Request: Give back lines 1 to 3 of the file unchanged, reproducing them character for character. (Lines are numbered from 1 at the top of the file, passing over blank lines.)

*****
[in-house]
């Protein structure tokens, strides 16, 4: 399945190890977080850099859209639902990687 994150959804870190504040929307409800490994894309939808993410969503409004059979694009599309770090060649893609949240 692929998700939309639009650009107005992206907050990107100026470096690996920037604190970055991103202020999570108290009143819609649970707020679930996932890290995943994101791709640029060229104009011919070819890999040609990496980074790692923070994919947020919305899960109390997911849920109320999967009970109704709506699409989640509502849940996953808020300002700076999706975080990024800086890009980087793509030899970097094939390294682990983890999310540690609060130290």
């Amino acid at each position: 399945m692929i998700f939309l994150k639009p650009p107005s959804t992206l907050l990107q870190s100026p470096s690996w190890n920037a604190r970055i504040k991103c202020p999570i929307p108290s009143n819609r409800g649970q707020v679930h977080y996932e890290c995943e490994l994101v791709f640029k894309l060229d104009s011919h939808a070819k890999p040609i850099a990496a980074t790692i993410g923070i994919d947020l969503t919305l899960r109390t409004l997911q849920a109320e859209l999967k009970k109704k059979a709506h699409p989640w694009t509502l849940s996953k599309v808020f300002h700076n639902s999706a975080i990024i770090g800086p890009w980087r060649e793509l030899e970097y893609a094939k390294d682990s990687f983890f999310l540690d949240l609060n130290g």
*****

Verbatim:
[in-house]
């Protein structure tokens, strides 16, 4: 399945190890977080850099859209639902990687 994150959804870190504040929307409800490994894309939808993410969503409004059979694009599309770090060649893609949240 692929998700939309639009650009107005992206907050990107100026470096690996920037604190970055991103202020999570108290009143819609649970707020679930996932890290995943994101791709640029060229104009011919070819890999040609990496980074790692923070994919947020919305899960109390997911849920109320999967009970109704709506699409989640509502849940996953808020300002700076999706975080990024800086890009980087793509030899970097094939390294682990983890999310540690609060130290």
């Amino acid at each position: 399945m692929i998700f939309l994150k639009p650009p107005s959804t992206l907050l990107q870190s100026p470096s690996w190890n920037a604190r970055i504040k991103c202020p999570i929307p108290s009143n819609r409800g649970q707020v679930h977080y996932e890290c995943e490994l994101v791709f640029k894309l060229d104009s011919h939808a070819k890999p040609i850099a990496a980074t790692i993410g923070i994919d947020l969503t919305l899960r109390t409004l997911q849920a109320e859209l999967k009970k109704k059979a709506h699409p989640w694009t509502l849940s996953k599309v808020f300002h700076n639902s999706a975080i990024i770090g800086p890009w980087r060649e793509l030899e970097y893609a094939k390294d682990s990687f983890f999310l540690d949240l609060n130290g």